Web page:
Cone Beam Computed Tomography (CT) (CBCT) With and Without a Customized Vacuum Immobilization Device (CVID)
This trial is active, not recruiting.
|Treatments||prone pillow and simple ankle fixation device, customized vacuum immobilization device (cvid)|
|Sponsor||University Health Network, Toronto|
|Start date||April 2009|
|End date||February 2017|
|Trial size||20 participants|
|Trial identifier||NCT00937248, UHN REB 09-0086-CE|
This study is designed to investigate whether or not the use of a customized vacuum immobilization device (CVID) to immobilize rectal cancer patients undergoing preoperative pelvic radiation therapy improves the positional stability of patients during each radiation treatment. This question is more relevant now in the era of image-guided radiation therapy (IGRT). Using state of the art IGRT technologies such as cone beam CT (CBCT) scanning, assessments of the accuracy of treatment delivery can be made during a course of radiation therapy allowing for patient set-up corrective strategies to be implemented. The use of CBCT scanning may minimize any potential benefit of of a CVID if the patient's pretreatment position can be corrected prior to treatment and our current immobilization strategy results in a stable patient position. While it is seemingly intuitive to assume that the use of CVID results in better patient stability, there is actually little data to support this.
|Endpoint classification||efficacy study|
|Intervention model||crossover assignment|
Comparing the use of a prone pillow and simple ankle fixation device vs. the use of a CVID for immobilization rectal patients during the course of preoperative radiation therapy using KV CBCT for IGRT.
time frame: 2 years
quantify interfractional set-up displacements using either of the two devices;determine a standard planning target volume margin; evaluate the role of soft-tissue image matching for IGRT using CBCT.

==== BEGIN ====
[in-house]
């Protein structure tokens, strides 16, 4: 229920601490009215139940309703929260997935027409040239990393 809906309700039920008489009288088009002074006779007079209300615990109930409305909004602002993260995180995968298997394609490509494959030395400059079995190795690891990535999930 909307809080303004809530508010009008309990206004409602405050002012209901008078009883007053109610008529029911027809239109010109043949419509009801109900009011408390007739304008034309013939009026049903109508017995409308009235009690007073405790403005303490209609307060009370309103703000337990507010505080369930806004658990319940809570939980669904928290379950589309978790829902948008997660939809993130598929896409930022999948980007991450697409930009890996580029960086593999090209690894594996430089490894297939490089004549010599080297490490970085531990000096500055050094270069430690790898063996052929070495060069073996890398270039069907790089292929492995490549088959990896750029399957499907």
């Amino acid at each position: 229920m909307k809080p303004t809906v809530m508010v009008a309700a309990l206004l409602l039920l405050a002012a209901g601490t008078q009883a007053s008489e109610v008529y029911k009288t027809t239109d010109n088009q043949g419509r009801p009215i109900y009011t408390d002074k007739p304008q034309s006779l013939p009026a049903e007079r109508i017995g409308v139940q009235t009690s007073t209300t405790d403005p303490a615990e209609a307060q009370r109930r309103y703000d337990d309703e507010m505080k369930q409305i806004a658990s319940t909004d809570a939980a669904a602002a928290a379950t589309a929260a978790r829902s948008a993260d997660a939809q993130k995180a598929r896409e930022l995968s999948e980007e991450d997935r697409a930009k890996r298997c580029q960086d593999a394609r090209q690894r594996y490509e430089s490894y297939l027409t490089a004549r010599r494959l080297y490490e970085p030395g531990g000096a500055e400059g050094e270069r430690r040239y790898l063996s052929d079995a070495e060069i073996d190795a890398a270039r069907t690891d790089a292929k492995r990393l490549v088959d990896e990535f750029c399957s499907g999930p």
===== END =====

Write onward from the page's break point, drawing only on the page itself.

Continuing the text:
time frame: 2 years
Male or female participants at least 18 years old.
Inclusion Criteria: - Any rectal cancer patient who is to receive a 5 week course of preoperative pelvic radiation therapy with or without concurrent chemotherapy - Prone treatment position - Age 18 years or older - Informed consent Exclusion Criteria: - Inability to provide informed consent - Inability to tolerate treatment in the prone position - Pregnancy - Patients with unilateral or bilateral metallic total hip replacements
|Official title||A Randomized Study Evaluating Set-up Reproducibility Using Cone Beam CT (CBCT) With and Without a Customized Vacuum Immobilization Device (CVID) in Rectal Cancer Patients Treated With Preoperative Pelvic Radiation Therapy|
|Principal investigator||John Kim, MD|
|Description||Rectal cancer accounts for 5% of all cancers diagnosed in Canada for both men and women between 1995 and 2004 (Public Health agency of Canada _ Health 2004). Preoperative radiotherapy (RT), with or without chemotherapy, is an accepted treatment for patients with locally advanced rectal carcinoma followed by surgical resection (Bosset and Horiot 2001; Sauer, Fietkau et al. 2003; Birgisson, Talback et al. 2005). The current standard treatment at Princess Margaret Hospital (PMH) is preoperative pelvic radiation therapy to a total dose of 50 Gy/25 fractions/5 weeks. The total radiation dose is reduced to 45 Gy/25 fractions/5 weeks when there is a concern about the volume of small bowel within the treatment volume. Radiation therapy is delivered with 5-fluorouracil (5-FU), 225mg/m2/24h, by protracted venous infusion (PVI) or oral capecitabine, 825 mg/m2 BID for 5 weeks, starting the first day and completing the day of last day of radiation therapy.|
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